Wednesday 130403

For time:
200 Double unders
Rest one minute
Two mile run
Rest one minute
2000m row

Post results to comments and BTWB.

A gaggle of rowers!

How Much Rest Is Too Much ~ Luke Palmisano

If you’ve ever looked at the training regimens of different athletes, you may have noticed that no one regimen is the same. Everyone has a different routine. Some people work out more, some less. An interesting variable to any regimen, though, is how many rest days a given athlete gives themselves. While that is mostly up to personal preference, there are some factors to keep in mind. 

The body behaves differently than the mind. When you take a break from school, for example, you can take a summer off, come back to school, and still have retained much of the information you had received before you left. What if you took a summer off from working out? 

It would be lame, man. Real lame. De-adaptation would have inevitably taken place. Detraining occurs. Because of this, time and efforts are now spent on recovering to the level of fitness that was had before the rest period. Of course, a entire summer off may sound like an obvious example of de-training. Realistically, even shorter periods of time can cause de-training (this, from a 34-year-old who loses his fitness after a week of no WOD’s, and all the Pop Tarts he can stuff his face with). As an illustration, think of a hiker. Why would a hiker, while scaling his way to the top of a mountain, stop halfway up, go back down, and then climb back up? Because Pop Tarts are indeed that tasty? Perhaps. 

This is why we encourage new athletes to be regular, and then continue the good habits instilled therein. Prolonged interruptions are not good for an athletes health. In fact, in doing so, you add risk of injury. One reason for this is over-estimating your potential after a break. You may think to yourself, “Why, I could surely deadlift 315# for an hour straight before! Why hencely could I not do it now, after a month of rest?” In your mind, you can see yourself being successful. Unfortunately, your de-trained body is sitting back, silently chuckling to itself, as it prepares to offer a new, rather modest version of how your workout will go. Another reason for the increased risk of injury is that various motor abilities are retained differently. If you return after a lengthy rest, your new imbalance of motor abilities, for instance, between high strength and decreased flexibility, may harm your body. So, what conclusion are we left with?

Continuous training with programmed periods of rest is the goal. Constant starting and stopping, while better than nothing, will leave you in a state of fitness purgatory (I’m pretty sure I just invented the term Fitness Purgatory. Luke Palmisano 2013 ©™). This constant state of uncertainty will increase your risk of injury, and leave you constantly guessing what you are capable of during any given workout. The moral? Keep coming in, even on strength days (don’t get me started). We want you here, because we like you, and your body will thank you.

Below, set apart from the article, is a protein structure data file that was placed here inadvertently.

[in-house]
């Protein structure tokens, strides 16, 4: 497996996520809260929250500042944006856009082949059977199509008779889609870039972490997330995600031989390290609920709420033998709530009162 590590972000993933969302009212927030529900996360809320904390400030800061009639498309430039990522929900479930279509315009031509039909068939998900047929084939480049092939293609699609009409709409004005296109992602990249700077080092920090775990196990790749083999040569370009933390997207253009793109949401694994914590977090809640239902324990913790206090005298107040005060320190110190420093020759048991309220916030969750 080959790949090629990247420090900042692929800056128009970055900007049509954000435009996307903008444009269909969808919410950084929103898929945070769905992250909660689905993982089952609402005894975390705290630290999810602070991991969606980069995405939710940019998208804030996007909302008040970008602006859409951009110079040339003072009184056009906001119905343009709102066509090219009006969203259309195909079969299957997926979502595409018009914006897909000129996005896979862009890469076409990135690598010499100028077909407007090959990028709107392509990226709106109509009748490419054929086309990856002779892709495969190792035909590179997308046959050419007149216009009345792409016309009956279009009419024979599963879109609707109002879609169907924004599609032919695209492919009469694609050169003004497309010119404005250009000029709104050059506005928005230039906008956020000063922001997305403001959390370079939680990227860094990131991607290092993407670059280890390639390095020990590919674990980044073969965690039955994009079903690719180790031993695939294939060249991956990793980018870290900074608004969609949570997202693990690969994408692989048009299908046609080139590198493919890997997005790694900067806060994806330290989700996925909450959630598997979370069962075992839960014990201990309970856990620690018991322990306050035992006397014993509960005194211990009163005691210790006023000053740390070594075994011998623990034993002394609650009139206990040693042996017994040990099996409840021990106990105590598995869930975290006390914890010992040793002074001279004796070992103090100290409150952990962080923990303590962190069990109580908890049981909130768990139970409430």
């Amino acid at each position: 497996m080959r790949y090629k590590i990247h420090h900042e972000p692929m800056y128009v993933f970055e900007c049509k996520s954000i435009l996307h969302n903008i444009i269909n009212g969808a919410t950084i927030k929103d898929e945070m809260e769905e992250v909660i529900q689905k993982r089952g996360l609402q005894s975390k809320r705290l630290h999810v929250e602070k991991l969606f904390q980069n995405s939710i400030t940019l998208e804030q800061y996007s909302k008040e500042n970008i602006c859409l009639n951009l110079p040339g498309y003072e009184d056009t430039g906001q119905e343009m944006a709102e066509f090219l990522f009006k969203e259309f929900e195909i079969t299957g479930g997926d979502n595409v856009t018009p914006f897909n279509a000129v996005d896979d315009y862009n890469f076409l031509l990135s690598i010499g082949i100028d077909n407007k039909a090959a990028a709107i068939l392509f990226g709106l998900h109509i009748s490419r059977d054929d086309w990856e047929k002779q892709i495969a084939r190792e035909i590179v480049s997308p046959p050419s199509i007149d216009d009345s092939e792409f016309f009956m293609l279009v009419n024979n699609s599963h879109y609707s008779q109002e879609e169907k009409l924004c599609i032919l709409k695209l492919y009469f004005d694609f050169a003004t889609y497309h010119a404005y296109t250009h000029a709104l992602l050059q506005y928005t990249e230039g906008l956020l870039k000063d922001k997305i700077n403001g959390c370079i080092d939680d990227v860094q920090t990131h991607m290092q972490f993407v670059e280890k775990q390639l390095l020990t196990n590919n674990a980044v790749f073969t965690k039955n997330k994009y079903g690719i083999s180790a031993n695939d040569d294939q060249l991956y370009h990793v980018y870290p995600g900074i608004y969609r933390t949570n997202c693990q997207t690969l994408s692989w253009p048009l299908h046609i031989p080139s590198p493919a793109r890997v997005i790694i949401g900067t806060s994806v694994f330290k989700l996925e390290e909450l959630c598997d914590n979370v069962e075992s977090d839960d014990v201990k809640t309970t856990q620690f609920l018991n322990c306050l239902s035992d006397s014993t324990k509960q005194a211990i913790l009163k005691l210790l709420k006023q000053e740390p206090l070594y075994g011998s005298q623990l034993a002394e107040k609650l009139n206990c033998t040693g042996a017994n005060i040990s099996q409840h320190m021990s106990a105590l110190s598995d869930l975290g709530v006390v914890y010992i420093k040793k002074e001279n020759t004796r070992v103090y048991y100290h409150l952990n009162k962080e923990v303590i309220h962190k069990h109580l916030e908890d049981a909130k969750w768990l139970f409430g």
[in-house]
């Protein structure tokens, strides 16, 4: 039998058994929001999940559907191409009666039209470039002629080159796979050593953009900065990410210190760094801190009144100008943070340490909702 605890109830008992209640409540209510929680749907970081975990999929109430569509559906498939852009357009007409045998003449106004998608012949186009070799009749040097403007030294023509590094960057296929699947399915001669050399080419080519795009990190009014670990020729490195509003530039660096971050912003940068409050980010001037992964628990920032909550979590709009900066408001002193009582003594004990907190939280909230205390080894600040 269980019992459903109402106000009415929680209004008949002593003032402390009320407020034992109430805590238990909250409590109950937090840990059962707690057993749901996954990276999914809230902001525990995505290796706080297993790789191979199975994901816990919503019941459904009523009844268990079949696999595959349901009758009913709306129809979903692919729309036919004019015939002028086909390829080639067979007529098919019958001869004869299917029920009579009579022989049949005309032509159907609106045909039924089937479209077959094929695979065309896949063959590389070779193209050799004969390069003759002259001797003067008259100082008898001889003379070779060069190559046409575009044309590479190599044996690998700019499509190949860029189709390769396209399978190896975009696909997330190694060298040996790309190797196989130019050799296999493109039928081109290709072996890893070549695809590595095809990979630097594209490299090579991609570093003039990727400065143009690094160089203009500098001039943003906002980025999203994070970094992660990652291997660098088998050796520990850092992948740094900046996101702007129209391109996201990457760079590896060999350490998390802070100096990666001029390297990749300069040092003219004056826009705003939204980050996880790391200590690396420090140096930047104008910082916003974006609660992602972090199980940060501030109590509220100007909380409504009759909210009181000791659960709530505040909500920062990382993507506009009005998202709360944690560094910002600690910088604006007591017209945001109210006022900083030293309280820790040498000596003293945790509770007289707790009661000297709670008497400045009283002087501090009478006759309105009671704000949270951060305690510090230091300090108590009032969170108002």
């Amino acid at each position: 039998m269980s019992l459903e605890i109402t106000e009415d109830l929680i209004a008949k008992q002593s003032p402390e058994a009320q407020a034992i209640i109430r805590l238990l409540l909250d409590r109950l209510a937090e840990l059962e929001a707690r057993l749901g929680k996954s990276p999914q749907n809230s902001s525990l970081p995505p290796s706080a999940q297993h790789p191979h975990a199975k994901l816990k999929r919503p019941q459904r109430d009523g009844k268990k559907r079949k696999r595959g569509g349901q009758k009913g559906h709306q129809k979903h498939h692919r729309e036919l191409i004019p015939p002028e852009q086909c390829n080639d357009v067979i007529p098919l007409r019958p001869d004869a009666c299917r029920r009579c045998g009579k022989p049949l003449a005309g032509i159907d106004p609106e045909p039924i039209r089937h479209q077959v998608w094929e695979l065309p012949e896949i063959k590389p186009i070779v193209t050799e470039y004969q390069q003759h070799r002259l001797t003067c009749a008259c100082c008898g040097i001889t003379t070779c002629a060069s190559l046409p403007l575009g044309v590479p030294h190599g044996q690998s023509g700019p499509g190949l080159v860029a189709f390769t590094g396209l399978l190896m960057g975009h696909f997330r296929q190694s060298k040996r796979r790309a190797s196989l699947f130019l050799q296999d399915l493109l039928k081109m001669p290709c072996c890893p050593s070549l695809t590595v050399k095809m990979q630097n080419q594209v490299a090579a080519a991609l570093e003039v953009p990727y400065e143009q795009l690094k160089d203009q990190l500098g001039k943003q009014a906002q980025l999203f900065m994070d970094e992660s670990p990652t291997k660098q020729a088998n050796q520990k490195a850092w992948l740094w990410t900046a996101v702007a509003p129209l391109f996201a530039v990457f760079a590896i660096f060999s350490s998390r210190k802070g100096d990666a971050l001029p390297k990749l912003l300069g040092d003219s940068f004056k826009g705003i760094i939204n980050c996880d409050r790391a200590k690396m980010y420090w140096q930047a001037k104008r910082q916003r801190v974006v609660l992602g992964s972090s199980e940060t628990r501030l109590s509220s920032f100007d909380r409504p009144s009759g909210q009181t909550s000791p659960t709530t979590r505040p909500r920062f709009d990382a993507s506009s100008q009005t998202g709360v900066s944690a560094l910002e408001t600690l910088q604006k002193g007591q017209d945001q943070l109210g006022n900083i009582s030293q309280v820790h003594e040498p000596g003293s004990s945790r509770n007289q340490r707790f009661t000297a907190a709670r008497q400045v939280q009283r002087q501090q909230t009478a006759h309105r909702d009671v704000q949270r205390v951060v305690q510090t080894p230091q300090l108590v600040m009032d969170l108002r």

This information is referenced from the book Science and Practice of Strength Training, written by Vladimir Zatsiorsky and William Kraemer. 

Comments

  1. James (O.G.) :

    Ummmm. . . .I’m supposed to participate in a “bloodbath” on Thursday.. . .I’ll be cherrypicking this one.

  2. Courtney :

    All I hear you saying right now James is that the word “bloodbath” strikes fear into your heart and you are sitting at home scared of a little metcon. That’s cool, whatever works for you. 🙂

  3. Fernanda :

    Great post Luke, thanks!
    I have a question though: how can I tell if I’m just being a lazy ass (those days that you just don’t feel like it) or if my body really needs a rest day? Yesterday for example, after doing HD&CC I seriously considered skipping the WOD. But then I thought “no! stop being lazy, Suck it up and do the WOD”. And so I did. Today I regret. My back hurts badly and I couldn’t sleep at night. Conclusion: today I’ll miss Oly class 🙁
    It seems to be a fine line between laziness and needed rest. I surely can’t identify yet.

    • CrossFit Verve :

      That’s a really good questions. You have to consider a few indicators that your body is telling you. Muscle soreness and fatigue is one of those. Other factors would be resting heart rate, weight gain/loss, urine shade, sleep hours, sleep quality, appetite, mood state, immune status, and your previous days performance. From what you’re describing, it sounds like you over-reached a bit. Now you know. Look at the volume of your training lately, and your overall health habits. You know now if you get to this level of training, it’s a bit too much. You’re right, it’s a fine line. You have to learn the indicators that your body is giving you before you reach the point at which you’re at today. And sometimes, we have to learn the hard way. 🙂

  4. Rob B :

    Love it! That’s going on the board “Avoid (exit??) Fitness Purgatory!”

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